Mattski: I think technology was the biggest thing, our surroundings. We were Silicon Valley – The home of Technology. Our parents and relatives worked for the Tech companies. We had early Tech museums, computers in our classes before any one in the U.S. did.

In the mid 90s I would have to say the breeding ground was “Outer Rhythm” record store which then turned in to “Solid Grooves” ran by Brandon Yee. Brandon Yee was the only motherfucka besides Derreck Scott (aka the Rhythmist) that truly new what real Techno was, its history, education, meaning and lifestyle.

Brandon Yee was not a producer or DJ but was a serious record collector and pioneer of Bay Area Techno. No store in the Bay Area had the selection he had and no record buyer was more educated in Techno then Brandon Yee. He had every fuckin Detroit label in his store at all times. He was the only cat I knew who could hang with Derek Scott.

By having the only true underground dance record store in San Jose obviously attracted local DJs and producers who were understanding the message in Techno.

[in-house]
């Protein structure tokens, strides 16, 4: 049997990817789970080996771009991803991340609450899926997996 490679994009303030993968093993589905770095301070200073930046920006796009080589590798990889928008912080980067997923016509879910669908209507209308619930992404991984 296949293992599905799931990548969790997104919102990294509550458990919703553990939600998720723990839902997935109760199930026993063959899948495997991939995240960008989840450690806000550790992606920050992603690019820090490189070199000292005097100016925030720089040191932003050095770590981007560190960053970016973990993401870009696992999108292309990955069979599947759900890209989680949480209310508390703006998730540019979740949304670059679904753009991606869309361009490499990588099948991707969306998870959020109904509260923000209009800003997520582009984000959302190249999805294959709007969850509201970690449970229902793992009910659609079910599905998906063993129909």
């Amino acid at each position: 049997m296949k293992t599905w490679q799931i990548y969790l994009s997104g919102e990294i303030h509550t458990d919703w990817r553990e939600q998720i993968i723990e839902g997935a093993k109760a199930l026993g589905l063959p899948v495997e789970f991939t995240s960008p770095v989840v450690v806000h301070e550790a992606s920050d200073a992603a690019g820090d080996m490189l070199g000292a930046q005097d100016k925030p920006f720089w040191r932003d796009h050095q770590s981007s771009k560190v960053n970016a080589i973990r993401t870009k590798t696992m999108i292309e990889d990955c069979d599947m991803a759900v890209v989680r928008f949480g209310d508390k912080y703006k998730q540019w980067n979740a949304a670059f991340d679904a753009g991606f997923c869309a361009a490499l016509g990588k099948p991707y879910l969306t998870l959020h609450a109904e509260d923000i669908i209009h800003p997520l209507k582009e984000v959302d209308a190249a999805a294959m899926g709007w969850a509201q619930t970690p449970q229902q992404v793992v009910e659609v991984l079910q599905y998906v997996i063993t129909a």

San Jose was never an artistic city which attracted artists. But it was full of large and small computer companies. So I think our surroundings and environment played a huge part.

DEFsf: For those who don’t know, describe the vibe at Solid Grooves and what kind of guy Brandon was.

Mattski: I remember him schooling me a lot about techno when I went there. He is one of the few people who used the term ‘foo foo trance’ back when trance was all the rage… a term I still like to use to this day.

The only day I was there during the week was shipment day and that was mad busy. Everyone knew that you needed to go to SF for the House records but Solid Grooves was good for Techno, Trax and anything coming out of Detroit or Chicago, because that was big at the time… Brandon was The Techno guy there and Harry Who was the House [guy]. Both of these cats had mad knowledge of dance music.